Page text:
Had the concept of art fairs existed in 1410 (the date of some of the earliest surviving canvases), would we have had panels about canvas that praised it as a medium? Would we even have had to ask how canvas had changed things? Would we have invited the canvas makers to the panel, to tell us about how they thought it should be used?
Yesterday Art Basel Miami Beach hosted a panel on “Instagram as an Artistic Medium” featuring MoMA PS1 Director Klaus Biesenbach, the auctioneer and dealer Simon de Pury, curator Hans Ulrich Obrist, the artist Amalia Ulman and Kevin Systrom, CEO and co-founder of Instagram. Each panel member gave a prepared speech, so it really amounted to a symposium and there was little time for questions from the audience, beyond two that essentially asked what sort of new features Instagram was preparing. “It would have been great to talk about the dangers of quantified content,” moderator Bettina Korek said at the end. “But we don’t have time for that.”
Ulman discussed her Instagram project, which involved the creation of a persona who went from wannabe model, to sugar baby, to rehabbed woman with a kind boyfriend and breast implants from her past life, all crucial arcs of the Instagram lifestyle. “What kind of person would you have to be to believe that your Facebook profile is authentic?” she asked. Who would ever actually portray themselves online with “no filters?”
Systrom’s speech seemed the most prepared of all the attendees. He stated his company’s values, dropping koans like “Instagram is not an individualistic social network” and “We’re not a technology company, we’re a community company.” After him Simon De Pury compared Hans Ulrich Obrist’s Instagram efforts, which involve hand written messages from Post-It notes from artists and other cultural luminaries, to those of artists like On Kawara, and suggested that Systrom add a button to sort photos by most liked. “The great thing is the likes,” De Pury said. “We’re all obsessed with the likes.” At this comment Systrom looked forward and nodded without smiling.
Obrist said he saw the origins of Instagram in K8 Hardy’s zines. “Bravo H.U.O.!” someone shouted from the crowd, after he finished. (The crowd seemed largely comprised of ‘Gram fans rather than art people, because many stayed to ask him to sign books afterward — art people not needing the opportunity of a panel to have Obrist sign their books, because he’s so ubiquitous.)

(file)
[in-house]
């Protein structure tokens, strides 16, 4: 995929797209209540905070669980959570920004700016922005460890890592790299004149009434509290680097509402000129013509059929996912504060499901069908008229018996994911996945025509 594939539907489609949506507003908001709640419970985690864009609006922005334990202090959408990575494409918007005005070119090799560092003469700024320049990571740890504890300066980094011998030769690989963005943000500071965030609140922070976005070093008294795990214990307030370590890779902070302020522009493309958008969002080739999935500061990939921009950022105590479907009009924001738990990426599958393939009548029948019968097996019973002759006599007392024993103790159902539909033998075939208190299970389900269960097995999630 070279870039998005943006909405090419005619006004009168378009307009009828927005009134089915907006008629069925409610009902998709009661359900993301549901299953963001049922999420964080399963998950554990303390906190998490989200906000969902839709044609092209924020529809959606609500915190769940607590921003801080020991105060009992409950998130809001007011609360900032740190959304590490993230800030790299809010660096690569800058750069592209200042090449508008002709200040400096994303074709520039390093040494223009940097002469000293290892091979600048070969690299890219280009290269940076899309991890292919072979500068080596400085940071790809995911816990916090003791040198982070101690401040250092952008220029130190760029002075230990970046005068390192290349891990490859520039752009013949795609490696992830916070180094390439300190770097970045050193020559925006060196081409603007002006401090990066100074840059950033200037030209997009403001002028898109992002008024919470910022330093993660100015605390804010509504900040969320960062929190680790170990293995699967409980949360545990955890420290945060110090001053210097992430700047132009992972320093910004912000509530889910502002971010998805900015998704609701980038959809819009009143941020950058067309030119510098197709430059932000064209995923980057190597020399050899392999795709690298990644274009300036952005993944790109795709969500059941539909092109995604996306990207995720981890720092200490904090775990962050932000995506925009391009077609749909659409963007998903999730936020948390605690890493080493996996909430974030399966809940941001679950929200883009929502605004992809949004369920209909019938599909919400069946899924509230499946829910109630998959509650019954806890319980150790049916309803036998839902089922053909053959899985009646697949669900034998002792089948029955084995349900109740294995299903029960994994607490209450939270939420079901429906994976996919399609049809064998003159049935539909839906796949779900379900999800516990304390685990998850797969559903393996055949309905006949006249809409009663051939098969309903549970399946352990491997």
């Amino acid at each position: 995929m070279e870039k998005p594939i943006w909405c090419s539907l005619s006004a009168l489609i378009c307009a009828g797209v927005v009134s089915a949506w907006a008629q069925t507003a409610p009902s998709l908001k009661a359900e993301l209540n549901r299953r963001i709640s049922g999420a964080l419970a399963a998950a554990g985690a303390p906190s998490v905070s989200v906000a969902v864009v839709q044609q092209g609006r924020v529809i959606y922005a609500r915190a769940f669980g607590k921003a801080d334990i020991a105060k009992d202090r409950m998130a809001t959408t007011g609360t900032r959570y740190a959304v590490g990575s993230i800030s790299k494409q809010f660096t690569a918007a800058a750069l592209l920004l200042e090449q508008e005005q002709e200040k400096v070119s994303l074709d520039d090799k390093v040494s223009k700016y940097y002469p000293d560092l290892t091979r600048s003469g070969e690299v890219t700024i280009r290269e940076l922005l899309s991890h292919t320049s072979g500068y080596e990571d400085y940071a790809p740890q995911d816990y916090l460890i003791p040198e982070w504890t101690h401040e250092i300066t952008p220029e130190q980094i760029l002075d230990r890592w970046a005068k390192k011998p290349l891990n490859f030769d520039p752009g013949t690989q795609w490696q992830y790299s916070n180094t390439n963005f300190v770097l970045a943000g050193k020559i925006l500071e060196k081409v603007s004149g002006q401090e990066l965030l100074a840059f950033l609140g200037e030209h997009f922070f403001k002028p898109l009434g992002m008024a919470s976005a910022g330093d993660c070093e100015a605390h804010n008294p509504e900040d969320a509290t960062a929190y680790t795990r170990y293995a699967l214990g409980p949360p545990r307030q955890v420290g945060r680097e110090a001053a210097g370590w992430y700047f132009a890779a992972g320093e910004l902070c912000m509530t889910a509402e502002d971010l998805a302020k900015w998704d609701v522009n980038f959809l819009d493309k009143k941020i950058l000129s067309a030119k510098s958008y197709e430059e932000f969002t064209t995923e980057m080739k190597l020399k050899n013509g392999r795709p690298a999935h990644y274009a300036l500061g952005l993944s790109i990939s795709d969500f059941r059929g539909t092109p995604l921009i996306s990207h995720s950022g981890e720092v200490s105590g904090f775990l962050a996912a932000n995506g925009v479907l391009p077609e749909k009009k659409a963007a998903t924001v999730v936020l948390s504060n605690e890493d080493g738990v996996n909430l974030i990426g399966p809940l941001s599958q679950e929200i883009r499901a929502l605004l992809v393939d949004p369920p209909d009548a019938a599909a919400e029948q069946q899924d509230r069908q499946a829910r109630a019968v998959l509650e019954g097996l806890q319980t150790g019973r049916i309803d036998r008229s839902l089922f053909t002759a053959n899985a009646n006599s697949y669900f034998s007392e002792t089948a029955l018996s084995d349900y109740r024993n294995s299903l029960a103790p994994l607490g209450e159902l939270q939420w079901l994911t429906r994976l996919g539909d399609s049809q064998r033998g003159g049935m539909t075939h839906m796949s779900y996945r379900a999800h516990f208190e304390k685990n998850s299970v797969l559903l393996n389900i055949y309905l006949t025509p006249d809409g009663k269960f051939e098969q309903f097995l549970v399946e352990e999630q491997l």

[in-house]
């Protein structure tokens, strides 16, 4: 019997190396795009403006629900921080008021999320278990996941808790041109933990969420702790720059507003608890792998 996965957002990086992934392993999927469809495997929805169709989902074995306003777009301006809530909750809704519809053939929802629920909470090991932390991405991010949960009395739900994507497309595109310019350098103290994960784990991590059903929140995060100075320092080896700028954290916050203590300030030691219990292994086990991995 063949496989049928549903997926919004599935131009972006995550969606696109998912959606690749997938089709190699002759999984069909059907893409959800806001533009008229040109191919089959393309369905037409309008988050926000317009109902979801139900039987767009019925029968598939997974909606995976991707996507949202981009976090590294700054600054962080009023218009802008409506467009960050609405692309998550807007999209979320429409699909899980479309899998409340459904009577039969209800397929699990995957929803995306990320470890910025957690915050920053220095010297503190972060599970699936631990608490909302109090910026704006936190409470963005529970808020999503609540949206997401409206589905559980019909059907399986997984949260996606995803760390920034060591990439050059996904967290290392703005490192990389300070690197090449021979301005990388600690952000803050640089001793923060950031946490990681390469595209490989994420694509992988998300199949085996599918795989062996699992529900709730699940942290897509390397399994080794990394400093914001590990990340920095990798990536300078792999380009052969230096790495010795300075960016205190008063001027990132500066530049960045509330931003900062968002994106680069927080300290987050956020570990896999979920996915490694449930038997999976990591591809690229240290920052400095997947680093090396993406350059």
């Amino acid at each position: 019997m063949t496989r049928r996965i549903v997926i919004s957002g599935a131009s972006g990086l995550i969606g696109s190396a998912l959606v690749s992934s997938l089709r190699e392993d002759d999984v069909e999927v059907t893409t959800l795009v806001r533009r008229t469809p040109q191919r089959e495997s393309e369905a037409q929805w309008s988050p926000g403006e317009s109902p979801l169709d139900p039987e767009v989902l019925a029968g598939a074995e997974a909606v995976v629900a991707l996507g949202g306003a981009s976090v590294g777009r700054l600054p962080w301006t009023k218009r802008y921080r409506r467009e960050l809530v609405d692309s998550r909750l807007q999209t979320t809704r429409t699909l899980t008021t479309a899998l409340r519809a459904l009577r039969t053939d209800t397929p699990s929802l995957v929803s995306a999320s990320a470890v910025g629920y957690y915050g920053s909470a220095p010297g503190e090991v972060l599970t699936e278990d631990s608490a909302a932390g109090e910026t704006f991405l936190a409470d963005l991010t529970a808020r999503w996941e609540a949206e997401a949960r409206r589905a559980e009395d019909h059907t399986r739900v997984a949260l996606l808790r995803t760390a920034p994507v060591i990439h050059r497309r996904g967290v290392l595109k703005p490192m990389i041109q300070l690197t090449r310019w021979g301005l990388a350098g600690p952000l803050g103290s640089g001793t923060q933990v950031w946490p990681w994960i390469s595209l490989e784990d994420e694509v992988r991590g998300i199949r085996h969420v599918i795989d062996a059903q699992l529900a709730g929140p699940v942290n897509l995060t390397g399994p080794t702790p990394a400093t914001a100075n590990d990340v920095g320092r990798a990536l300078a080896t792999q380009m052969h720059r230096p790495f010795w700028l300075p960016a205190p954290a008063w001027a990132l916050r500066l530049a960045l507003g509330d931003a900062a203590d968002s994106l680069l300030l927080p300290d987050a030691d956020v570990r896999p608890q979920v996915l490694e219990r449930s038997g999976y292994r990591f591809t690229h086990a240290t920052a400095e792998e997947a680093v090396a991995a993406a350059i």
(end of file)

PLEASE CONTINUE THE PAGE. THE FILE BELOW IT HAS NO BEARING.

Biesenbach seemed to imply that Instagram had changed his life, describing parties he would throw in his austere apartment where the only refreshments were Doritos (this sounded like a bit, not like he only ever kept Doritos there) and his new, Instagram-augmented love of the Rockaways which are “literally nature, on the Atlantic.” Instagram is significant politically too, he said, touching on some of the themes from his latest show at the museum, “Zero Tolerance.”
“I heard that when you go to Russia, if you have more than 3,000 followers, you are considered a press outlet,” Biesenbach said. (If Systrom, seated right next to Biesenbach, knew this, he chose not to confirm it.)
(The thing that no one said was that a visual social network naturally appeals to the visual art world, or that just because that’s the case, it doesn’t mean that anything that happens on Instagram is art. Twitter is popular with writers, but nobody thinks a Tweet from a New Yorker writer has much in common with her 20,000 word stories.)
“We’re going to keep it simple while evolving it,” Systrom finished, in response to a question from the audience.
After the panel select attendees were invited to a party at Soho House sponsored by Instagram. En route, Biesenbach re-posted a photo that New York critic Jerry Saltz had posted of James Franco in Spring Breakers.
“Will you help Hans Ulrich Obrist save handwriting?” a put-together tattooed woman employed by Instagram asked on the 15th floor. Attendees were invited to write their own Post-It notes to Obrist, and Instagram them. The artist Todd Eberle stood nearby and said that though he’d recently received 48,000 new followers in two weeks, following his being a suggested follow for new users, he wasn’t intimidated by them. “I don’t even think about them,” he said. “It’s like Charlie Brown’s teacher, wah wah wah.”
Soon after Systrom gathered everyone on the patio for a brief speech. He thanked everyone for coming, taking time out of their busy schedule at Art Basel Miami Beach, which he called the “center of creativity in the United States today.” He then took the opportunity to once again state his company values, the first being simplicity. “Our second value is ‘community first,’” he continued. Then: “Our third value is ‘simplicity first.’”